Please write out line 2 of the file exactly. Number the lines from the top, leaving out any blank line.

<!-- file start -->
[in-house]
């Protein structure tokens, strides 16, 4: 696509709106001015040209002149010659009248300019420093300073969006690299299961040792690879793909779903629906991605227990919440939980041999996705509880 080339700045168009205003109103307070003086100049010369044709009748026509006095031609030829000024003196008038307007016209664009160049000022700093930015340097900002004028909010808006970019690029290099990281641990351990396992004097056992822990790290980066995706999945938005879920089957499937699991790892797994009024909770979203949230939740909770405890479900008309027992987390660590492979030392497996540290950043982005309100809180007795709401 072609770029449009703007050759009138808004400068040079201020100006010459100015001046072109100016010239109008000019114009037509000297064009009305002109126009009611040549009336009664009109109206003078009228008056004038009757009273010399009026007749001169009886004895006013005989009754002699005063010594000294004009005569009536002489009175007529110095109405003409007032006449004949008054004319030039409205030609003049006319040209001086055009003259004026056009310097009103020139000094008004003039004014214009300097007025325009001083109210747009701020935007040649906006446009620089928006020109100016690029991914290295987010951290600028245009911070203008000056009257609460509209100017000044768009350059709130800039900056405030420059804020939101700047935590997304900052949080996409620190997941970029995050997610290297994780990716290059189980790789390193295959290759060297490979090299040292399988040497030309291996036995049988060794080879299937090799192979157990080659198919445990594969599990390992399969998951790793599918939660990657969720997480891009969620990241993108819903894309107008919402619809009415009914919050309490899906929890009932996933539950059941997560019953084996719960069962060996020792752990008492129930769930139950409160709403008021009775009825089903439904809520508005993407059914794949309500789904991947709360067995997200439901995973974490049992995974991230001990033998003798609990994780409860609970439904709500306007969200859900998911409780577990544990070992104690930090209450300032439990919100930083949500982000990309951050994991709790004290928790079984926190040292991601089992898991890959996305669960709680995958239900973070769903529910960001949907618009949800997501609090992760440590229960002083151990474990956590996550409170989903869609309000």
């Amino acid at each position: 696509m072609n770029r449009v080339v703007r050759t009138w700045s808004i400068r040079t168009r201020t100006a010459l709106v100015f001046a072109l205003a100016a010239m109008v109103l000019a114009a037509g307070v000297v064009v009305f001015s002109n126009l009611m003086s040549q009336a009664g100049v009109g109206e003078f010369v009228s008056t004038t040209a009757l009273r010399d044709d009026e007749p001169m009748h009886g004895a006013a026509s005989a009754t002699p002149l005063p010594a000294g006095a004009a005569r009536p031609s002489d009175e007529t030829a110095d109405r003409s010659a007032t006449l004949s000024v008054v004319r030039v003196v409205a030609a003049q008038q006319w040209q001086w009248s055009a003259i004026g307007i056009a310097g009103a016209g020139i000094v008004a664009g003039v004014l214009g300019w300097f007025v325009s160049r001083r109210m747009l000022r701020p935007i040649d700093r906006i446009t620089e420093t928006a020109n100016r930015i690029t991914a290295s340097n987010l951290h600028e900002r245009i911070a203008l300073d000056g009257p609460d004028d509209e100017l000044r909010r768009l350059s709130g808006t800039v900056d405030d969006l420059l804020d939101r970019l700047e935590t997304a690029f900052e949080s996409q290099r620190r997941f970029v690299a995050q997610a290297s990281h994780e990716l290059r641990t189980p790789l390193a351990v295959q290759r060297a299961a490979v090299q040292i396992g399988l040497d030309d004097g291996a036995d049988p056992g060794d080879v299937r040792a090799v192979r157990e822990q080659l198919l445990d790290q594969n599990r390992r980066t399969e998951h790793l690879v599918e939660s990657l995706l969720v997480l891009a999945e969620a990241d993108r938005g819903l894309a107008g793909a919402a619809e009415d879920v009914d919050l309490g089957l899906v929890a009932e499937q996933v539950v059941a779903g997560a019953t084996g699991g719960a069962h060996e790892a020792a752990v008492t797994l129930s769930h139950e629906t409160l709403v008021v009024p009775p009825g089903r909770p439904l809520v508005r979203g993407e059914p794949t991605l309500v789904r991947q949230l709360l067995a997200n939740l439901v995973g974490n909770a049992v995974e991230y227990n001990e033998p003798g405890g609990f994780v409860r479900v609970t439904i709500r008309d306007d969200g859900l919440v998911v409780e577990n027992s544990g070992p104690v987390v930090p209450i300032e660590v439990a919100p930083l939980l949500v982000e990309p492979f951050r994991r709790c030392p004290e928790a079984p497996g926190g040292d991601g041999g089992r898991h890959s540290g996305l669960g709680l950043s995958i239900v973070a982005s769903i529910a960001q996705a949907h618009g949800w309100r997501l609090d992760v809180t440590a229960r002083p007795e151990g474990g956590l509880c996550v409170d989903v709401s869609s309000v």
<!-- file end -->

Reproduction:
């Protein structure tokens, strides 16, 4: 696509709106001015040209002149010659009248300019420093300073969006690299299961040792690879793909779903629906991605227990919440939980041999996705509880 080339700045168009205003109103307070003086100049010369044709009748026509006095031609030829000024003196008038307007016209664009160049000022700093930015340097900002004028909010808006970019690029290099990281641990351990396992004097056992822990790290980066995706999945938005879920089957499937699991790892797994009024909770979203949230939740909770405890479900008309027992987390660590492979030392497996540290950043982005309100809180007795709401 072609770029449009703007050759009138808004400068040079201020100006010459100015001046072109100016010239109008000019114009037509000297064009009305002109126009009611040549009336009664009109109206003078009228008056004038009757009273010399009026007749001169009886004895006013005989009754002699005063010594000294004009005569009536002489009175007529110095109405003409007032006449004949008054004319030039409205030609003049006319040209001086055009003259004026056009310097009103020139000094008004003039004014214009300097007025325009001083109210747009701020935007040649906006446009620089928006020109100016690029991914290295987010951290600028245009911070203008000056009257609460509209100017000044768009350059709130800039900056405030420059804020939101700047935590997304900052949080996409620190997941970029995050997610290297994780990716290059189980790789390193295959290759060297490979090299040292399988040497030309291996036995049988060794080879299937090799192979157990080659198919445990594969599990390992399969998951790793599918939660990657969720997480891009969620990241993108819903894309107008919402619809009415009914919050309490899906929890009932996933539950059941997560019953084996719960069962060996020792752990008492129930769930139950409160709403008021009775009825089903439904809520508005993407059914794949309500789904991947709360067995997200439901995973974490049992995974991230001990033998003798609990994780409860609970439904709500306007969200859900998911409780577990544990070992104690930090209450300032439990919100930083949500982000990309951050994991709790004290928790079984926190040292991601089992898991890959996305669960709680995958239900973070769903529910960001949907618009949800997501609090992760440590229960002083151990474990956590996550409170989903869609309000």